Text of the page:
Ford Mustang V10 concept
American V-8 Power: Ford Mustang Boss 350 V-10
Exclusive Test: Whatever you think you see, this car doesn't exist
By Jack Keebler
Photography by David Freers
Who says a V-8 is the only engine choice for an affordable car that runs 0-60 mph in under 4.5 seconds? Well, nearly any American powertrain engineer will, though the folks at Mitsubishi and Subaru have had a lot to say about that lately. But what would you get if you started with one company's tried-and-true 4.6-liter/305-horsepower DOHC V-8 residing in a used-up test car destined for the crusher, then added a vivid imagination, some serious know-how, a deep parts bin, a stray company credit card, a tanker load of midnight oil, and, oh yeah, two extra cylinders?
Answer: one of the quickest Mustangs ever built within the walls of Ford Motor Company.
If you do the math, this all-aluminum, DOHC V-10 based on the current Modular 4.6 comes out to be just a smidgen under 351 cubic inches. That's why this silver rocket-launcher proudly and appropriately wears Boss 351 decals in the best '71 Mustang tradition. On a chassis dynamometer, its clandestine motor is said to deliver 430 horsepower and 405 lb-ft of torque to the rear wheels. Given the instrumented results from a late-evening test session, as well as the pair of long black tire stripes we left behind, we have no reason to doubt those numbers.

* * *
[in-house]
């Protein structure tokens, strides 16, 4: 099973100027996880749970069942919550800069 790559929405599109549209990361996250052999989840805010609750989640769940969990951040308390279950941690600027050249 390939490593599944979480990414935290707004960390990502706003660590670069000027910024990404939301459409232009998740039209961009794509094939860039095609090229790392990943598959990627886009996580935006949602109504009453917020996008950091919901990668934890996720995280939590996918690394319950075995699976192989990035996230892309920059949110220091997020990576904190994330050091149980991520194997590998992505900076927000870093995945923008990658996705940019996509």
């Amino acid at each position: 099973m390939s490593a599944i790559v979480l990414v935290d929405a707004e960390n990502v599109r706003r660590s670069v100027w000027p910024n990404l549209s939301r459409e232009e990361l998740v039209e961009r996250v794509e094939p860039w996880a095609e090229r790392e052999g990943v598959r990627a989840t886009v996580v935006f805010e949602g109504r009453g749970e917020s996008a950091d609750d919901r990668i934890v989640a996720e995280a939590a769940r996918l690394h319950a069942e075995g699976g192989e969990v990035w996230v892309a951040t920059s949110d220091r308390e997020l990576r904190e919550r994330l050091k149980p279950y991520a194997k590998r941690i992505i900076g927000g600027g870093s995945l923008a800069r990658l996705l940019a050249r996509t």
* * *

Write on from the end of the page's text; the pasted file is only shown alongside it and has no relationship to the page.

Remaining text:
This Xstang and its V-10 engine are so secret and politically charged that the advanced-powertrain engineers and the Ford (in this case, not so) public-relations person who slipped us onto the company's remote Romeo, Michigan, proving ground insisted they remain anonymous. That's not to say Ford brass is completely unaware that this car and engine were built.
According to these same sources, Chris Theodore, vice president of North American product development; J Mays, vice president of design; Neil Ressler, retired Ford Motor Co. chief technical officer (now consulting on the GT project); and even William Clay Ford Jr., chairman and CEO, have all experienced a dose of eyeball-flattening V-10 thrust (Bill Ford's enthusiastic comment is too colorful to quote here). And J Mays liked this engine configuration so much he wrapped a whole car around it. Mays demonstrated Ford's future-sedan design vocabulary with the 427 Concept, which appeared at the North American International Automobile Show in Detroit this past January. That sedan's V-10 was a rumbling 7.0-liter DOHC design running high-flow Cobra-R-based cylinder heads.